Thursday, October 6, 2016

Quote of the day: Dodging versus deferment

(Also known as the First Law of Conservation of Schmuckiness.)
If Trump is a draft-dodger for having taken a II-S (or four of them), he is among millions of "draft dodgers" and so you need to STFU because you're outnumbered.

The heel spurs letter is more interesting, mostly because of the timing.

Spurs are not permanent and, had the lottery not made it irrelevant, he'd have had to go back to confirm that they were still an issue, but, yes, he dodged the draft, based on one medical deferment. And, as Chris Britt notes, it puts him in no position to comment on other people's service.

Here's the thing: You don't have to lie to make this guy look like a schmuck, and you don't even have to lie to make him look like a draft dodger.

And you sure as hell don't have to slander the millions of us who took student deferments.

That's Mike Peterson, known to loyal p3 readers for his blog Comic Strip of the Day, clarifying an important legal and ethical distinction that seems poorly (sometimes, I suspect, willfully) misunderstood in the age of the all-volunteer army.

Eleven years ago, I found myself in the wretched position of having to defend the bloodthirsty likes of John Bolton and Dick “five deferments – count 'em, five!” Cheney, in defense of a larger principle. Or at least to make sure that they were damned for what they really are. As I wrote at the time:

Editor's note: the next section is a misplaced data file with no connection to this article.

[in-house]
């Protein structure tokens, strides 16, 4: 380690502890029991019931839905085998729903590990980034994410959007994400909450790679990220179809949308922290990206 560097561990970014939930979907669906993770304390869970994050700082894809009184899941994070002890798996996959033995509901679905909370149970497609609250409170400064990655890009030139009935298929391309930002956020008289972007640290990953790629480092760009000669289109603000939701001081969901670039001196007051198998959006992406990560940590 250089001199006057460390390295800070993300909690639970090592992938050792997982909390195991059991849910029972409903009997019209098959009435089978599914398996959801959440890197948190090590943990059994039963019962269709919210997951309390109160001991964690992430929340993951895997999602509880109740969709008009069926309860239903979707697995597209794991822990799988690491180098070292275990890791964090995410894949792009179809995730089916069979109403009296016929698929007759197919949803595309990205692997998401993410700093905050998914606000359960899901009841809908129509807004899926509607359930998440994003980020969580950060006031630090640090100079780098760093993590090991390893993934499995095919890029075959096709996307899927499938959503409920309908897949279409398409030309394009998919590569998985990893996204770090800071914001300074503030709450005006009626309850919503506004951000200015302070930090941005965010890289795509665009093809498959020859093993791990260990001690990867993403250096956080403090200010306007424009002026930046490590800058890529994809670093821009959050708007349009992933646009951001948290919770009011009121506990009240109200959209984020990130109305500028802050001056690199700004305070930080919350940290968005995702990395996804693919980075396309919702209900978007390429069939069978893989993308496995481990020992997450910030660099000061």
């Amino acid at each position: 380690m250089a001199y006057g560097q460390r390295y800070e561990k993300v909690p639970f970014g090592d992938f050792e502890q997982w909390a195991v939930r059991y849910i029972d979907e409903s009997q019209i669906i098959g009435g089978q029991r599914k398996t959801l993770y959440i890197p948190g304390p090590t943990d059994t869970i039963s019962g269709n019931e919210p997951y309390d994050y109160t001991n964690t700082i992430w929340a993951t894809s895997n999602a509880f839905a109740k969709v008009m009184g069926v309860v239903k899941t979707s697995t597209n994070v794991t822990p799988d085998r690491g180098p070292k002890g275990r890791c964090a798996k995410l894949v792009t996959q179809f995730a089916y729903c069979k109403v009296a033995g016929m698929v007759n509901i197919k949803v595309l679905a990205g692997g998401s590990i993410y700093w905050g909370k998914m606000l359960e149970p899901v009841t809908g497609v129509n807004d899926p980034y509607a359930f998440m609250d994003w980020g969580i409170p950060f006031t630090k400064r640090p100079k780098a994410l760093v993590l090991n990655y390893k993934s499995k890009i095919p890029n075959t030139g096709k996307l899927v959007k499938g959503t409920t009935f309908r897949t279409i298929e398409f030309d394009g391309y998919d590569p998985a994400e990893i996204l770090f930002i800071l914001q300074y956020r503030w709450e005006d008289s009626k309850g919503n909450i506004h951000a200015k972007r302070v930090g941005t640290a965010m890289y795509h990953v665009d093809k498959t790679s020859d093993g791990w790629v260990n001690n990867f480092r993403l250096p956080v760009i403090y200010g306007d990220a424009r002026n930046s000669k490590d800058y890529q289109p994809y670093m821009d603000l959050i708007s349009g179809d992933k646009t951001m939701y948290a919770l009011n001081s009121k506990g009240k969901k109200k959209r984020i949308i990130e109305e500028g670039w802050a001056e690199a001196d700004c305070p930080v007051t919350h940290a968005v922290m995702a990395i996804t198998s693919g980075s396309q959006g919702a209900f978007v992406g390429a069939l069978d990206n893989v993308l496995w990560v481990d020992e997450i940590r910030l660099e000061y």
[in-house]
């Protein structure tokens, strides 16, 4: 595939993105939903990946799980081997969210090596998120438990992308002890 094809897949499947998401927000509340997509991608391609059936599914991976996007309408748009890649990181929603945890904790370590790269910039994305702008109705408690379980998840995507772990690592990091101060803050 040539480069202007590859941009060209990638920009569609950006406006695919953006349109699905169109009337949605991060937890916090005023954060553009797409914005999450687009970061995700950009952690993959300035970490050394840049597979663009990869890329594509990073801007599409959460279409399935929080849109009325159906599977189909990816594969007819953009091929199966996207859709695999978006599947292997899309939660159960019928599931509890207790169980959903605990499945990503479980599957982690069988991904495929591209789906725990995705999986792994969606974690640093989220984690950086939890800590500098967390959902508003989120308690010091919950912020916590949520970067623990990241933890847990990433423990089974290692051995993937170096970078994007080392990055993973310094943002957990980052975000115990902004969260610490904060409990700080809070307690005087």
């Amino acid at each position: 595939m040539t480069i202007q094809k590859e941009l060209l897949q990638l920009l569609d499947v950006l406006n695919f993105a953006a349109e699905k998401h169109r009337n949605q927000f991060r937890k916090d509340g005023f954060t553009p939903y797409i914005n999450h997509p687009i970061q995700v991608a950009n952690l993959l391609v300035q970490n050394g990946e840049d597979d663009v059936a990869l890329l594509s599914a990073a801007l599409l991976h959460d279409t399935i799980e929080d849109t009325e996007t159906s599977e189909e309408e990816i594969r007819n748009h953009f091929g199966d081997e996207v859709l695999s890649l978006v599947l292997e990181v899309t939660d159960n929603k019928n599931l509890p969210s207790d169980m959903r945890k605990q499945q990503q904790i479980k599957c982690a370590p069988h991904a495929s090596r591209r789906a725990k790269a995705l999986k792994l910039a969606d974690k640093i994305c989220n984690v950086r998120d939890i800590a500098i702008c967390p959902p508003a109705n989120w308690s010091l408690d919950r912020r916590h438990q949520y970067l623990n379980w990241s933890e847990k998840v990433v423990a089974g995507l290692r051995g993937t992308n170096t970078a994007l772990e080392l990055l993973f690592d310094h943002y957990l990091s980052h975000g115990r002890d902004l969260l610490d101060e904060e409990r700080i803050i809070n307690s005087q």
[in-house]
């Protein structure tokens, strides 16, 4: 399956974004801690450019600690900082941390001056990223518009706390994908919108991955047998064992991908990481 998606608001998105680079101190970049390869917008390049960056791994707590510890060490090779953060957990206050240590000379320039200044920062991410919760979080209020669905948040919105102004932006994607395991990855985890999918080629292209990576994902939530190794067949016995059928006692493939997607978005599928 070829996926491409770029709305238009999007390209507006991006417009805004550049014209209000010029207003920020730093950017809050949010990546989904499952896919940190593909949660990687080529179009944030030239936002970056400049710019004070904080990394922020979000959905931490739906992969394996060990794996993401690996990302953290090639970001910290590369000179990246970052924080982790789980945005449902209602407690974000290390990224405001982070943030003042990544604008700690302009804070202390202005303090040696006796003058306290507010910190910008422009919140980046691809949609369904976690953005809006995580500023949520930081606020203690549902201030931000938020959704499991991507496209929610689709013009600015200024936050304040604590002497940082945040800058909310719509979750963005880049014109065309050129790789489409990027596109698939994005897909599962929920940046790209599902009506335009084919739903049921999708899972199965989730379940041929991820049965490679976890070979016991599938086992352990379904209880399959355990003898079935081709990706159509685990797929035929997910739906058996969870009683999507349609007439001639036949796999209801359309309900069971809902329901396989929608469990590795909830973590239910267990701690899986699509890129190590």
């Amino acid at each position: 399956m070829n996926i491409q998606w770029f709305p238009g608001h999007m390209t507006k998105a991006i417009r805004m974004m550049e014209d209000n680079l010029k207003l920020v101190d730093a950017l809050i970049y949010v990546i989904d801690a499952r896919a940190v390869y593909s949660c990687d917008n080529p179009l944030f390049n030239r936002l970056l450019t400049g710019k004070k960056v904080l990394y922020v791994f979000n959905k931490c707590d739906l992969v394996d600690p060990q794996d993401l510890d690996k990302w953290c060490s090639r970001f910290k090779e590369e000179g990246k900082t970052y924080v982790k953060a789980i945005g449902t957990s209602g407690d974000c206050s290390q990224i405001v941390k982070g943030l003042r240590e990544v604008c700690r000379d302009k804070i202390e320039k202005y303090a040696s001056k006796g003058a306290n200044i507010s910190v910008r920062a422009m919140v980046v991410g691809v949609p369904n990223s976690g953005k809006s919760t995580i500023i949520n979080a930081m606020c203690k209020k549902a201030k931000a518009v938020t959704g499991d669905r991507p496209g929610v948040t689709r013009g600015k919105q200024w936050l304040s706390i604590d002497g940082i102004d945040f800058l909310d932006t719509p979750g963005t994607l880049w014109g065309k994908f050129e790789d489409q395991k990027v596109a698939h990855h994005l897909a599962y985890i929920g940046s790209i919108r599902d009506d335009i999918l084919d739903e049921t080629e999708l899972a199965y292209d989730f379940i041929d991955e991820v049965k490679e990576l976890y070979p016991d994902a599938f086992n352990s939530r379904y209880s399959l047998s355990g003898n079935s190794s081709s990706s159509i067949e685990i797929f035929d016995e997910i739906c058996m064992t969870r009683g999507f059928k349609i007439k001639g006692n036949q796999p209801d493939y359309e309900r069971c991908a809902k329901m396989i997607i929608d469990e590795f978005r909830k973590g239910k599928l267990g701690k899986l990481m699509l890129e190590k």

Claiming a legal deferment instead of enlisting is no more "draft dodging" than taking the standard exemption on your 1040 form is "tax evasion."

On the subject of "dodging" the draft: If you don't want people to have legal ways of getting out of military service, don't create legal ways for them to get out of military service. If they avoided service legally, and you still don't like it, then your problem is with the law, not the person.

And--here's where the trouble lives--a law that's administered unequally, depending on how wealthy and connected you are, is a law worth having a problem with.

Legal ways to avoid service have always existed, often but not always tied to how much disposable income you have. The thing about Trump is that he thinks anything that doesn't benefit him first, most, and – ideally – alone, is for chumps. If, instead of a military draft, we'd had a Clinton-style national service program at the time, he'd have pulled whatever strings he could to get out of that, too. It's of a piece with his stated belief that not paying taxes makes him “smart” – he believes the opposite, that the idea of a commonwealth is stupid.

(And no one asked me, but I have to say that giving Ann Telnaes a live target would almost -- not quite, but almost -- be worth having Cheney back in the public light again.)

1 comment:

Buttermilk Sky said...

I think you need the useful term "chicken hawk," created by the late Jack Newfield, to describe gung-ho patriots who want to fight to the last drop of someone else's blood (Cheney, Trump, Buchanan, Limbaugh, Giuliani, etc.). As distinct from principled opponents of the Vietnam War, for instance.